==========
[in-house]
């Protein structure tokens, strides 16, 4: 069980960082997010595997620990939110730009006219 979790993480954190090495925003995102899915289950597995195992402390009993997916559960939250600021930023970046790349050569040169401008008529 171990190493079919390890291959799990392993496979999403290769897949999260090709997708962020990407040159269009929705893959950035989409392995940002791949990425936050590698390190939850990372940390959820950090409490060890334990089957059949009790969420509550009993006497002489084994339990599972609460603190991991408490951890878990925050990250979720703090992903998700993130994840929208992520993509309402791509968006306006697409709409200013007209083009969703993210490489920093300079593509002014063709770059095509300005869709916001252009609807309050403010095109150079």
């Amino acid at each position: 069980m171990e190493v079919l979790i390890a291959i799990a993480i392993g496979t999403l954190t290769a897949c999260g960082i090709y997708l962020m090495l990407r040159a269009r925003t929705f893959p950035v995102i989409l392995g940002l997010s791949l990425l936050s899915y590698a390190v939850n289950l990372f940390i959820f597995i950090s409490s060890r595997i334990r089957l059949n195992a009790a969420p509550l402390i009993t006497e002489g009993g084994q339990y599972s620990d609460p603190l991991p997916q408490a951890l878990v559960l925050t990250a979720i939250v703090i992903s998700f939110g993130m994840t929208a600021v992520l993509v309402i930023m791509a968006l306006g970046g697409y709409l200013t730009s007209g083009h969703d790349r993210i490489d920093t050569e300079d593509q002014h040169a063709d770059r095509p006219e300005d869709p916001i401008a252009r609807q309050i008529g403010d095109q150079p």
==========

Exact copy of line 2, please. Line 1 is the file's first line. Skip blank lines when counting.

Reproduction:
């Protein structure tokens, strides 16, 4: 069980960082997010595997620990939110730009006219 979790993480954190090495925003995102899915289950597995195992402390009993997916559960939250600021930023970046790349050569040169401008008529 171990190493079919390890291959799990392993496979999403290769897949999260090709997708962020990407040159269009929705893959950035989409392995940002791949990425936050590698390190939850990372940390959820950090409490060890334990089957059949009790969420509550009993006497002489084994339990599972609460603190991991408490951890878990925050990250979720703090992903998700993130994840929208992520993509309402791509968006306006697409709409200013007209083009969703993210490489920093300079593509002014063709770059095509300005869709916001252009609807309050403010095109150079």